Obsessive squirrel-feeding woman drives neighbors away

spectr17

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Jul 11, 2002

Squirrel problem drives couple out

By Peter J. Wasson, Wausau Daily Herald
pwasson@wdhprint.com

Susan and Jeff Miller have had enough of the gnawing damage to their Steuben Street home. They've had it with hate mail and phone calls saying they're out to get a helpless old lady.

Mostly, they've had it with the squirrels. After 21Ú2 years on Wausau's north side, they're moving from the city today and getting away from Merry King once and for all.

"Absolutely it's because of her," Susan Miller said. "We're fortunate to have a job transfer that works out for us, but even if we didn't we'd be leaving. We can't take it any more."
Tempers are once again rising in King's neighborhood as residents say the elderly woman with a dedication to wildlife is again stalking their yards in the middle of the night, strewing hundreds of pounds of nuts and seeds around Ninth and 10th streets.

"We haven't gotten any new complaints, but I suspect people have given up complaining because there's nothing we can do," Wausau Police Chief William Brandimore said. "One family, one of the most bitter about the situation, is moving and that's unfortunate. We weren't able to solve this for them. This has proved too tough for our arbitration efforts."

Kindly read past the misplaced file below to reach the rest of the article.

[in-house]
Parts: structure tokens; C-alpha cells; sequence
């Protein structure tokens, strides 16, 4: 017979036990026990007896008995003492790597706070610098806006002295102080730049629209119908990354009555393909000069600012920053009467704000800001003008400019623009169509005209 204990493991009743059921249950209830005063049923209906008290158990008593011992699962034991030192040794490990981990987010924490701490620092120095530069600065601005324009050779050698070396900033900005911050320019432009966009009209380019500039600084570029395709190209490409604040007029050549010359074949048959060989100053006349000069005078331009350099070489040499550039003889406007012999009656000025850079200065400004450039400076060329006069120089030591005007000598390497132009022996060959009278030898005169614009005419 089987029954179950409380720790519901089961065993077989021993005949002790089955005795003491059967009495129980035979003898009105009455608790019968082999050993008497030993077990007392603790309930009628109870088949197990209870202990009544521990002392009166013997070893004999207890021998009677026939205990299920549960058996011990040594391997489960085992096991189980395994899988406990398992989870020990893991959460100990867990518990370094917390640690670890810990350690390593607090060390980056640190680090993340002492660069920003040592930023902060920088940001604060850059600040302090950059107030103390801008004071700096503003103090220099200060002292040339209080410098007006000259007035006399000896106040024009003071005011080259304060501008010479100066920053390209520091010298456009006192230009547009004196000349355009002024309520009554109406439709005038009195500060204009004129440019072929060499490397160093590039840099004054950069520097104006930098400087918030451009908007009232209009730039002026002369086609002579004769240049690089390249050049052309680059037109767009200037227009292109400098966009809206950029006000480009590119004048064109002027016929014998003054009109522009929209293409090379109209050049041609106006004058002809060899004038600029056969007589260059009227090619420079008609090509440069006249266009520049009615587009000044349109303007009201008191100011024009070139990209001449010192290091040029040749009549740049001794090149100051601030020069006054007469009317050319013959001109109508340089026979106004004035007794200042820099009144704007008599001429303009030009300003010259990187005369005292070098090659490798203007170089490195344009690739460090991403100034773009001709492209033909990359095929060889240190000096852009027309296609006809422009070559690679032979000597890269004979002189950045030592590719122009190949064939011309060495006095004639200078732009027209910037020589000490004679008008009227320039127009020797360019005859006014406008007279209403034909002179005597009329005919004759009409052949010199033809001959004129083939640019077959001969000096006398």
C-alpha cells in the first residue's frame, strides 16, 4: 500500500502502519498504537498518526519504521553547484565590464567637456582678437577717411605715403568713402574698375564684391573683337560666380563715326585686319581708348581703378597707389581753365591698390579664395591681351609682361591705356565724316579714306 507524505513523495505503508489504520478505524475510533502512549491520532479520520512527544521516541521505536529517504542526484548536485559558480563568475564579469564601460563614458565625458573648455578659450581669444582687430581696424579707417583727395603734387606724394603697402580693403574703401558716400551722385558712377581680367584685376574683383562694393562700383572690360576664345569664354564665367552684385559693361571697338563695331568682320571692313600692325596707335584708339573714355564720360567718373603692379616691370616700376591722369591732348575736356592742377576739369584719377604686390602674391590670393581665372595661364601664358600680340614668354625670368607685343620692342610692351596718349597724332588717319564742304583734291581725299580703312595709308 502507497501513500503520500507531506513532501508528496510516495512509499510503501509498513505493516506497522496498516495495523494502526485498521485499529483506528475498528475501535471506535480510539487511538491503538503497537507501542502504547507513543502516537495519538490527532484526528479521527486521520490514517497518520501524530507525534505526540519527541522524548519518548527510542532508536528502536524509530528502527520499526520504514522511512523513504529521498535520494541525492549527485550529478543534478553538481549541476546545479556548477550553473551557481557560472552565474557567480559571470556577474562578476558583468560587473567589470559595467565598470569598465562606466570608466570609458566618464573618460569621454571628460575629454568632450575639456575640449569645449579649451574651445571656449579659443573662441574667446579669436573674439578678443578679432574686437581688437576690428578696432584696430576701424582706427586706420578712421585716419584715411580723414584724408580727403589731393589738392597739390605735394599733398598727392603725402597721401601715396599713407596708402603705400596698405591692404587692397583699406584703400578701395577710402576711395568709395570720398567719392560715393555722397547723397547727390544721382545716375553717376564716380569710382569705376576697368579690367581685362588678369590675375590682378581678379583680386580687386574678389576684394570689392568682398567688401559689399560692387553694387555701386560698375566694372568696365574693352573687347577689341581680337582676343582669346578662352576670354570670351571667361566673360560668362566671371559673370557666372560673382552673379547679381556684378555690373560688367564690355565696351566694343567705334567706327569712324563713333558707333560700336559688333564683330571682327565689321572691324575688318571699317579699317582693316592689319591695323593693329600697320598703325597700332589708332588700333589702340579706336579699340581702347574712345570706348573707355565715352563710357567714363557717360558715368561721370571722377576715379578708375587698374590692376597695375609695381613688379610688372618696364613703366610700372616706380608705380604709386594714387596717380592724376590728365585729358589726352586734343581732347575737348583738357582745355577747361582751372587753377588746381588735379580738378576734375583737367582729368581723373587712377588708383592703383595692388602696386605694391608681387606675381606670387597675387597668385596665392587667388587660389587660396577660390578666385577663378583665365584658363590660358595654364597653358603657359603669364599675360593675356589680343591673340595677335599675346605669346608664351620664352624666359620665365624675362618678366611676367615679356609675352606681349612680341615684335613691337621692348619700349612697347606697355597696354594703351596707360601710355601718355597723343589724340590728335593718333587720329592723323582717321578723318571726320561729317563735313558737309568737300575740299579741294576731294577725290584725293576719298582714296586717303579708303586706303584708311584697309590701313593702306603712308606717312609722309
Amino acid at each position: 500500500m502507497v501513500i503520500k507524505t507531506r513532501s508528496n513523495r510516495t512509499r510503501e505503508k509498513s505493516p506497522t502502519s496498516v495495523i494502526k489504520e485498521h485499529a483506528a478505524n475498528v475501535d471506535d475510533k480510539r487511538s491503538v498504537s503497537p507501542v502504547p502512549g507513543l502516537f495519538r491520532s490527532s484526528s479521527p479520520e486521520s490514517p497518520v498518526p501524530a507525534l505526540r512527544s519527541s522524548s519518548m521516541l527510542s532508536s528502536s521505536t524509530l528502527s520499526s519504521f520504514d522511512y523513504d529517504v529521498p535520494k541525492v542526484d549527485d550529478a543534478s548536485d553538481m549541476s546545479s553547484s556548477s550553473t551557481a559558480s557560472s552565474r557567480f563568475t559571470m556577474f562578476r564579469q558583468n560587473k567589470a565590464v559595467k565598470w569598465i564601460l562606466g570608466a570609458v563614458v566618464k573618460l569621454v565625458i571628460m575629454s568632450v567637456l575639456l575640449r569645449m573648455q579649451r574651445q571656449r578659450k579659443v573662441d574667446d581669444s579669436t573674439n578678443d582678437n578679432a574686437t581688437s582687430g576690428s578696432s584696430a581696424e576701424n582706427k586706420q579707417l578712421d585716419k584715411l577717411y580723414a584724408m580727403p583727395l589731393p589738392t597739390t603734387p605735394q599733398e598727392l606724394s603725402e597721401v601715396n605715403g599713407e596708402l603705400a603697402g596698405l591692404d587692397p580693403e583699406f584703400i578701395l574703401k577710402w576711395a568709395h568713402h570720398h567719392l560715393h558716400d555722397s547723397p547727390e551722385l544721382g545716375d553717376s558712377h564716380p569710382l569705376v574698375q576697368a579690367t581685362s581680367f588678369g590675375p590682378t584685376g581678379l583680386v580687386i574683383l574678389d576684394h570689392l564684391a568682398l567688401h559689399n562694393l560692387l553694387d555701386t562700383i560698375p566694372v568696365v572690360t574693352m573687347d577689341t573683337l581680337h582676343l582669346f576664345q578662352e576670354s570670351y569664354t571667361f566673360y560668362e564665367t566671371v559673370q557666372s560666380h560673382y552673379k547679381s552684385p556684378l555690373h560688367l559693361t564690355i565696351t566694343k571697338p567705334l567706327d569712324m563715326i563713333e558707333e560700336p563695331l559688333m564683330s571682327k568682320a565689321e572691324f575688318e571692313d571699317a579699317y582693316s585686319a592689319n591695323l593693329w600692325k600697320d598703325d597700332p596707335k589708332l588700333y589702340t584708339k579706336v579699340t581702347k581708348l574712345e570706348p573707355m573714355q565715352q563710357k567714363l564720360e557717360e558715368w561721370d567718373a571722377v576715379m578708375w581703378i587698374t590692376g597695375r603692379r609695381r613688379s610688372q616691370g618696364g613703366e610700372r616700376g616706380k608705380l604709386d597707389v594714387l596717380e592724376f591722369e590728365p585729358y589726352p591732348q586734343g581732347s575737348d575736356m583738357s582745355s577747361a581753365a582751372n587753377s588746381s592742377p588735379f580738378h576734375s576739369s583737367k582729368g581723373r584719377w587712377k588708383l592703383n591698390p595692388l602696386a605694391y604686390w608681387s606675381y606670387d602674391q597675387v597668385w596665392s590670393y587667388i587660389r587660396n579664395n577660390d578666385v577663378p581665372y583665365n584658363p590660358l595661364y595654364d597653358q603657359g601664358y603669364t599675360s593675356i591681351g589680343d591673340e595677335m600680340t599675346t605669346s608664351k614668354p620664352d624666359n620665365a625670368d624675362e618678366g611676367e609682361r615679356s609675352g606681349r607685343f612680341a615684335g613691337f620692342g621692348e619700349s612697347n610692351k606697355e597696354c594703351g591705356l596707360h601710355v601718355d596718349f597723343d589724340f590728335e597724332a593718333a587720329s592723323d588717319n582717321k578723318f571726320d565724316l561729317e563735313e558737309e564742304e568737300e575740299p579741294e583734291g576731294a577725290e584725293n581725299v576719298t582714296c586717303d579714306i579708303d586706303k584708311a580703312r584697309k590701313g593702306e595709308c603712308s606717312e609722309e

Problems with King, who could not be reached for comment, stretch back years. But they have come to a head over the past two years as new residents have moved into the neighborhood and found their homes overrun with rodents.

Police have cited King several times for littering and trespassing, but it has not stopped her. She simply has paid the fines and continued feeding the animals, Brandimore said.

Members of the city's Youth Action Council volunteered in spring to rake shells from yards in the neighborhood in an attempt to make peace. It didn't work.

At a loss for solutions, the city attempted early this year to pass an ordinance limiting the number and type of animal feeders that residents can maintain. But City Council members voted down the proposal after long and heated debate.

"I don't think there is a solution through the city," Mayor Linda Lawrence said. "An ordinance that punishes everyone for the behavior of one person is not good policy."
Susan Miller said Lawrence simply doesn't understand how bad things are. She took a reporter on a tour of the neighborhood, crunching nutshells with every step on the sidewalks and pointing out piles of cracked shells under trees a block away from King's home.

"Last summer, someone nailed a note to our garage door," she said. "It said, 'We hope you burn in flaming hell for picking on this old lady. You're all high and mighty,' and a bunch of other wacky stuff. People don't understand."
Miller said the problem has nothing to do with King's age, and Paula Schmidt, who lives at the corner of Ninth and Hamilton streets, agreed. Schmidt, 69, said she feels no kinship with King simply because they belong to the same generation.